Law Times

November 7, 2016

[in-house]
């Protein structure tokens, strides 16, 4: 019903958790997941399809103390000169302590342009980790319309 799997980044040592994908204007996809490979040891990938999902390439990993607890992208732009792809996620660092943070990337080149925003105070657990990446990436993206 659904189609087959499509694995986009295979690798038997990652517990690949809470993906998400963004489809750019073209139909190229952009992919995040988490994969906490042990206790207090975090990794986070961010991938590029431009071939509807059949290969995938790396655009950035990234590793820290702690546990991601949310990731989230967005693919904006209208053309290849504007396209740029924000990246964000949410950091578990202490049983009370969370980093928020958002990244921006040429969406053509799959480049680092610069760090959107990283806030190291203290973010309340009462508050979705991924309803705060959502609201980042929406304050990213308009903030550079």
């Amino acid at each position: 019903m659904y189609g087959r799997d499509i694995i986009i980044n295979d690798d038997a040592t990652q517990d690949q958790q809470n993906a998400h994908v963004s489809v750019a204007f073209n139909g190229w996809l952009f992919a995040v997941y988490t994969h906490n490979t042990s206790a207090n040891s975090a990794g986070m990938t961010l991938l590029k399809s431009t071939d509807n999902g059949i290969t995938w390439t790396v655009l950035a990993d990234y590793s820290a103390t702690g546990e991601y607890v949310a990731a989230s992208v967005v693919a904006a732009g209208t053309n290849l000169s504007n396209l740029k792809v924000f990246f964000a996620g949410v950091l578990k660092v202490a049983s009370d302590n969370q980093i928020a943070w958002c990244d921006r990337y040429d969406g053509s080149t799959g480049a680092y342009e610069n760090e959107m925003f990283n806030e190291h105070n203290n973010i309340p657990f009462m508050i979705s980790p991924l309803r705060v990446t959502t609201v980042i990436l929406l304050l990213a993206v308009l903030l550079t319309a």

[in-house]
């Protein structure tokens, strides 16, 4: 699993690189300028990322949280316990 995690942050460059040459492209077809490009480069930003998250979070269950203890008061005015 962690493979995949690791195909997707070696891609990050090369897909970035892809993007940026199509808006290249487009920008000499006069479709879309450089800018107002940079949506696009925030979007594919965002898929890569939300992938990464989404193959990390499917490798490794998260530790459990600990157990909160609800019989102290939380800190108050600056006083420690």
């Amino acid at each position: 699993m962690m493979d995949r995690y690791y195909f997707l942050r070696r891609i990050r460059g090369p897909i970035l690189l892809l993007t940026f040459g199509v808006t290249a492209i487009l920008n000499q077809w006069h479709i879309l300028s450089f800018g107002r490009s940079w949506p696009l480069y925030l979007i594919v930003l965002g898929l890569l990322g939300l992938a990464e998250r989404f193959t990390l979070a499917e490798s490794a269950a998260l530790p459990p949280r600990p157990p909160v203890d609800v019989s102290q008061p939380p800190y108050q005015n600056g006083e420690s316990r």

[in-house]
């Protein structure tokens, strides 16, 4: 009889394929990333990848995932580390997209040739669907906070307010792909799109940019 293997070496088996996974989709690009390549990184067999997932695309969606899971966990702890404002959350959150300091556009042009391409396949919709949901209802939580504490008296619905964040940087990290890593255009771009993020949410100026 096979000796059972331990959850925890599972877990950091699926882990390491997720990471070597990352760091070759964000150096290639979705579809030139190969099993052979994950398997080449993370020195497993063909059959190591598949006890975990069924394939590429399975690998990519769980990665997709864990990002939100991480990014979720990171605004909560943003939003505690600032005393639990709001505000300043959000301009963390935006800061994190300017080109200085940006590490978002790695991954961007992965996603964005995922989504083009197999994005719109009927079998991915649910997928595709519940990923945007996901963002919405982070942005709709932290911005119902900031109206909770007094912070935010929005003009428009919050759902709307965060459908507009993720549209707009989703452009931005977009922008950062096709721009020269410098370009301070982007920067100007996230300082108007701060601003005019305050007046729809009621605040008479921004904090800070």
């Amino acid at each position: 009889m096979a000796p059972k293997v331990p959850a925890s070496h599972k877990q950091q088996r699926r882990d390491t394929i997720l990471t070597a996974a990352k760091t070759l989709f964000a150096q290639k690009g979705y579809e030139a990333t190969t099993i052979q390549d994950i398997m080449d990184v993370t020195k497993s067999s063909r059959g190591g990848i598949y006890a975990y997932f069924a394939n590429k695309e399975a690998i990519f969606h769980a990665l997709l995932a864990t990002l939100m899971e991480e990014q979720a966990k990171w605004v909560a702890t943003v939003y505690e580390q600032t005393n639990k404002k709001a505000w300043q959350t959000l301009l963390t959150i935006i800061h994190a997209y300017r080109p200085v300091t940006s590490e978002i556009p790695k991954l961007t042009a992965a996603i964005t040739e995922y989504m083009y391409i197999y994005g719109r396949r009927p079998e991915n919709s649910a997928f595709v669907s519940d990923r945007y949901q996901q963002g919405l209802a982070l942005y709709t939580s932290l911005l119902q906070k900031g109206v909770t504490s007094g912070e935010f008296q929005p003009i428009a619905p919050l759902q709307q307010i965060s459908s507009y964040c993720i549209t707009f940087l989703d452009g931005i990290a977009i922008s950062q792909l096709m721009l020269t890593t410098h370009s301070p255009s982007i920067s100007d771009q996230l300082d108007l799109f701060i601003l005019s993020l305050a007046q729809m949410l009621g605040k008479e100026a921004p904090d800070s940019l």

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Challenge to hinge on pardon waiting period BY SHANNON KARI For Law Times A n increase in waiting periods to apply for a pardon of a criminal conviction that was en- acted by the former Conservative government of Stephen Harper is facing a court challenge on the grounds that the changes violate the Charter of Rights. An Ontario Superior Court judge in Ottawa will hear an ap- plication Nov. 7 by two men who are arguing that the current provi- sions, which also applied retroac- tively after they were implemented in 2012, constitute "punishment" and breach sections 11(h) and 11(i) of the Charter. For its part, the Liberal gov- ernment is defending the current rules in the court challenge even though earlier this year Public Safety Minister Ralph Goodale criticized the changes and de- scribed them as unfairly punitive. Federal government lawyers state in their written submissions in Su- perior Court that criminal records are not punishment but merely a "historical account" of an individ- ual coming into contact with the criminal justice system. The Conservatives amended the rules in 2010 and 2012 for any- one seeking a pardon. The name of a pardon was changed to "record suspension" and the fee to apply for one was quadrupled to $631. The waiting period for anyone seeking a record suspension was increased to five from three years for indi- viduals convicted of a summary conviction offence, such as simple possession of marijuana. For those convicted of an of- fence that was prosecuted by in- dictment, the waiting period was doubled to 10 from five years. The Safe Streets and Commu- nities Act, passed in 2012, also imposed the increased waiting periods on people convicted of criminal offences before the new measures became law. Vic Toews, then-public safety minister, told the House of Com- CARDING ISSUES New regulations mean uncertainty P7 FOCUS ON Family Law P8 See Waiting, page 4 PM #40762529 $5.00 • Vol. 27, No.35 November 7, 2016 L AW TIMES C O V E R I N G O N T A R I O ' S L E G A L S C E N E • W W W . L A W T I M E S N E W S . C O M Follow LAW TIMES on Michael Spratt says 'liberty must be given a broad meaning,' in a document filed with the court arguing pardon wait times violate the Charter of Rights. PRIVACY DISPUTE Court sides with lawyer, not privacy commissioner P5 BY ALEX ROBINSON Law Times L awyers say a recent Hu- man Rights Tribunal of Ontario decision has turned the test used to de- termine family status discrimina- tion on its head. In Misetich v. Value Village Stores Inc., a Niagara Falls, Ont. Value Village employee, Tonka Misetich, claimed her employer had discriminated against her by requiring she work evenings and weekends at times she cared for her elderly mother. Adjudicator Jennifer Scott dis- missed Misetich's claim, but she also rejected a test for family sta- tus discrimination developed in a 2010 Federal Court of Appeal de- cision, Johnstone v. Canada Bor- der Services. Lawyers say that while the tri- bunal in Misetich tried to clarify what the test should be, the deci- sion actually muddied the waters in terms of what it will be going forward in Ontario. "It is an ongoing struggle to try to figure out what the law is in this area," says Raquel Chisholm, a partner at Emond Harnden LLP, who added she expects to see the issue eventually come up before the Supreme Court of Canada. In Johnstone, the court de- termined that in the context of childcare, a claimant must prove a number of things that include the child is under the caregiver's supervision, and that the claim- ant's obligation to the child is one of legal responsibility rather than personal choice. According to the Johnstone test, claimants must also prove that they have made reasonable efforts to meet those obligations through alternative solutions but that no such solution is reasonably accessible. The fourth thing they must prove is that a workplace rule interferes in a manner that is more than trivial or insubstantial with the fulfilment of the childcare ob- ligation. The tribunal's decision in Misetich found that the develop- ment of a different test for fam- ily status discrimination has made the burden higher than that for other types of discrimination. Scott took issue with part of the Johnstone test that requires a par- ent to prove they have a legal obli- gation. The tribunal said the ob- ligation need only be significant, See Test, page 4 Parisa Osborne says it's important lawyers are aware of both the recent Misetich and Johnstone tests, while the law is in flux. Photo: Robin Kuniski Discrimination decision muddies waters AnyWhere. AnyTime. AnyDevice. ntitled-2 1 2016-11-02 7:37 AM THE MOST COMPLETE DIRECTORY OF ONTARIO LAWYERS, LAW FIRMS, JUDGES AND COURTS NEW EDITION Perfectbound Published December each year On subscription $82.50 One time purchase $86 L7796-5932 Multiple copy discounts available Plus applicable taxes and shipping & handling. (prices subject to change without notice) With more than 1,400 pages of essential legal references, Ontario Lawyer's Phone Book is your best connection to legal services in Ontario. ORDER YOUR COPY TODAY! Visit or call 1.800.387.5164 or a 30-day no-risk evaluation More detail and a wider scope of legal contact information for Ontario: • Over 26,800 lawyers listed • Over 8,500 law firms and corporate offices listed • Fax and telephone numbers, e-mail addresses, office locations and postal codes Untitled-6 1 2016-11-02 8:05 AM

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